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What is a permanent retainer?

What is a Retainer?

A retainer is a custom-made appliance that is bonded to the teeth to hold teeth in position after braces have been removed. Retainers are an important part of orthodontic treatment as they help teeth stay in their new positions after the braces come off. There are two main types of retainers: removable retainers and fixed (permanent) retainers.

Removable Retainers

Removable retainers can be taken out of the mouth for cleaning. They may be made of clear plastic and fit over the teeth like a mouthguard. Or, they may be made of wires that are attached to acrylic that sits against the roof of the mouth. Removable retainers are usually worn full-time for the first 6 months after braces and then nightly after that.

Fixed or Permanent Retainers

A permanent retainer is, as its name suggests, fixed in place and not removable. A permanent retainer typically consists of a thin wire that is bonded to the back of the teeth. This wire keeps the teeth from shifting and maintains the progress achieved with braces. Permanent retainers are made to blend in with the natural color of the teeth. They are less visible than removable retainers.

Why Get a Permanent Retainer?

There are a few key reasons why your orthodontist may recommend a permanent retainer after braces:

  • To hold teeth in position, especially for corrections that were difficult to achieve with braces
  • To prevent teeth from shifting back after braces
  • For lifetime retention if you are at high risk of your teeth moving
  • For posterior or lingual retainers that you cannot see and may be prone to losing

Permanent retainers are commonly placed behind the six front teeth on the top and/or bottom. This maintains the correction achieved by closing spaces between the front teeth. Permanent retainers may also be used when extensive movement of the back teeth has been done.

Compared to removable retainers, permanent retainers have the benefit of keeping teeth in position 24/7. You cannot forget to wear them or lose them. This makes them ideal for long-term retention. However, good oral hygiene is still required to keep the area around the permanent retainer clean.

The Process of Getting a Permanent Retainer

Impressions and Fitting

To get a permanent retainer, your orthodontist will take impressions after the braces are removed. These impressions are used to create models of your newly straightened teeth. The orthodontist uses these models to design and custom-make the permanent retainer.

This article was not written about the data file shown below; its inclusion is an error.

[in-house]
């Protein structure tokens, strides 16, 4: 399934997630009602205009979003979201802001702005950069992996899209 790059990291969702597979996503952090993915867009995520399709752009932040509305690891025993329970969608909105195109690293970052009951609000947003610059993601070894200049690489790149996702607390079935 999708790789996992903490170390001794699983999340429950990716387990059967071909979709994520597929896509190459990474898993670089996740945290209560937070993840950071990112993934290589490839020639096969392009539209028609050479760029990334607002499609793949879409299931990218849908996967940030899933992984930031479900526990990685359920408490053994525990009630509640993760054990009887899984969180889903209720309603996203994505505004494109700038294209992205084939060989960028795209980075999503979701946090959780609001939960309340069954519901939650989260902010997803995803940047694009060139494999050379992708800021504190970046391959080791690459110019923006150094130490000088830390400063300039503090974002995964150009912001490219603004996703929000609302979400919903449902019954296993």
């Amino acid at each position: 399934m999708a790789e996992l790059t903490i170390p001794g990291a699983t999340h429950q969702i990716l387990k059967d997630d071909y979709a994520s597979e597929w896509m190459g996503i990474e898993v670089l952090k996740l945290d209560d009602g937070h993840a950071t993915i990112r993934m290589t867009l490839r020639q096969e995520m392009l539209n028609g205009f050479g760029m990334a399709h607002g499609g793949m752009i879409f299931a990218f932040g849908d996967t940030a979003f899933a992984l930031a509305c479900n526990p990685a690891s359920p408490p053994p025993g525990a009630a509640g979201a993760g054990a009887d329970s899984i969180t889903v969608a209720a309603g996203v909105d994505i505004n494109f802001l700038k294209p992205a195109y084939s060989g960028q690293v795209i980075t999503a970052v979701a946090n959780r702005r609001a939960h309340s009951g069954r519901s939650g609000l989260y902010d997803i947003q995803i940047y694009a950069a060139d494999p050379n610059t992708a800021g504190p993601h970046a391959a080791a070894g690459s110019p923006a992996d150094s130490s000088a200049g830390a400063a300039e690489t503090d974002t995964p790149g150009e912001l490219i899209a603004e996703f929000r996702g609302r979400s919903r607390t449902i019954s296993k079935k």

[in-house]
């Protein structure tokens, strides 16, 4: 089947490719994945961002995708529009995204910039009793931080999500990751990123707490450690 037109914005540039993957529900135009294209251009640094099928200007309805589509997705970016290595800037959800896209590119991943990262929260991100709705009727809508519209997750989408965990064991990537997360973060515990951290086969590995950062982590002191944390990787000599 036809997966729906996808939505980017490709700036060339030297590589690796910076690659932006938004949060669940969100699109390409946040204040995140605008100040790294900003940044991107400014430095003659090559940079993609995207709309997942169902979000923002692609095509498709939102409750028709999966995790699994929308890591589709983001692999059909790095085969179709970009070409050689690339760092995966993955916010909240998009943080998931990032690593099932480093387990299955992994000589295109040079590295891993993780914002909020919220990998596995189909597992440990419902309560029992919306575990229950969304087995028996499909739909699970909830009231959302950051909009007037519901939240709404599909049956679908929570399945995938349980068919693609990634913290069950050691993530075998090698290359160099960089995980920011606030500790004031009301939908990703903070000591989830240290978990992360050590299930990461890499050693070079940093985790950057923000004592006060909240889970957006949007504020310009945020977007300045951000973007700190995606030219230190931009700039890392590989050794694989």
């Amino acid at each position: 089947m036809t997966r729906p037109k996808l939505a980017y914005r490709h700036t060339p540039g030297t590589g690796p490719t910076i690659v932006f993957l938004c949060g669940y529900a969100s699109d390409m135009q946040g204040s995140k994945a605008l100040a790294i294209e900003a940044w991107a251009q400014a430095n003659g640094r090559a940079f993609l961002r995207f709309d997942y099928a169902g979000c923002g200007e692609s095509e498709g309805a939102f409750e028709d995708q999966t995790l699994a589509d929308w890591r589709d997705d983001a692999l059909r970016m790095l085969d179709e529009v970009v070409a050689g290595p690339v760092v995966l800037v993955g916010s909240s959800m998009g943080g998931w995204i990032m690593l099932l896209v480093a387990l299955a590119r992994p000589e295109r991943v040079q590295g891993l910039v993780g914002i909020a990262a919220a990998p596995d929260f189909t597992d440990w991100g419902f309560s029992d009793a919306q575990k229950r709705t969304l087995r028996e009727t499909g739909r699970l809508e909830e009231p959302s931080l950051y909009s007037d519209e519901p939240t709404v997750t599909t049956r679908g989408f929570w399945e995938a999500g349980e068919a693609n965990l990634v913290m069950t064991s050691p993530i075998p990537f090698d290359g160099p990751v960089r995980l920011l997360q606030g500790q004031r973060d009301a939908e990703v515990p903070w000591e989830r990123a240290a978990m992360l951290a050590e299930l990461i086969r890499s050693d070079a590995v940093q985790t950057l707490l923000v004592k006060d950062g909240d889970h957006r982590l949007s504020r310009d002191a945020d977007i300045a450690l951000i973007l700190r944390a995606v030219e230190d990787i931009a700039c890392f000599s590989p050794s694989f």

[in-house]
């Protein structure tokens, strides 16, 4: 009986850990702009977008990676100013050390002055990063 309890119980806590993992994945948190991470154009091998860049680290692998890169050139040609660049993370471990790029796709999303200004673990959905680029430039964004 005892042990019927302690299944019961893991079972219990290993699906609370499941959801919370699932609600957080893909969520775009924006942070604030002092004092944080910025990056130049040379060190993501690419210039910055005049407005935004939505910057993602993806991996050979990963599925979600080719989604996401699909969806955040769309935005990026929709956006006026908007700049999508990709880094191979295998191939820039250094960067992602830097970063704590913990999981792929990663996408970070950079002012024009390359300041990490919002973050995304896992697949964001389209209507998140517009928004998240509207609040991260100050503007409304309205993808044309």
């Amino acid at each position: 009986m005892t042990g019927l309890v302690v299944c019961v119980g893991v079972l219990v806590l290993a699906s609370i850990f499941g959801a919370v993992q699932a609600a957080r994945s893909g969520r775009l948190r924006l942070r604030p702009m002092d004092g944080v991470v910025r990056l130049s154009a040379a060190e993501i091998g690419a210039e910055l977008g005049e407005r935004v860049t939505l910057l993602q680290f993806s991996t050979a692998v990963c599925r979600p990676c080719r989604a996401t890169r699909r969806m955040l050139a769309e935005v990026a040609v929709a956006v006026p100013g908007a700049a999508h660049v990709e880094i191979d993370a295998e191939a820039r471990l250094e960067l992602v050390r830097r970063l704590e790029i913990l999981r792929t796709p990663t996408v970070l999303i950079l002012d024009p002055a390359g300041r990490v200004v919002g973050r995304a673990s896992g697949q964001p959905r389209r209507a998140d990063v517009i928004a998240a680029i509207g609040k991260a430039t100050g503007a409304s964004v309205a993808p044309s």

At your next appointment, the permanent retainer will be tried in and assessed for fit before bonding. You may be given a proxy retainer to wear in the meantime.

Bonding the Retainer

Once the permanent retainer is made, it will be bonded securely to the back of your teeth. The orthodontist will use a dental material to adhere the retainer wire to the teeth. This is similar to getting braces put on, though less intensive.

The bonding material will be cured with a special light. It is usually tooth-colored to minimize visibility. The whole process of bonding on the permanent retainer takes about 30 minutes.

Caring for a Permanent Retainer

Caring for a permanent retainer requires diligent oral hygiene and being careful not to dislodge it. Here are some tips:

  • Brush and floss thoroughly around the bonded wire every day
  • Use tools like floss threaders and proxy brushes to access hard-to-reach areas
  • Avoid biting into hard or sticky foods that could loosen or break the retainer
  • See your dentist regularly to ensure the retainer remains bonded and intact
  • Use a mouthguard if playing sports to prevent trauma to the retainer
  • Inform any new dentists you see that you have a permanent retainer

With good care, a permanent retainer can last for many years. But over time, the wire can occasionally break or come loose. See your orthodontist immediately if you notice any issues with the retainer so it can be repaired.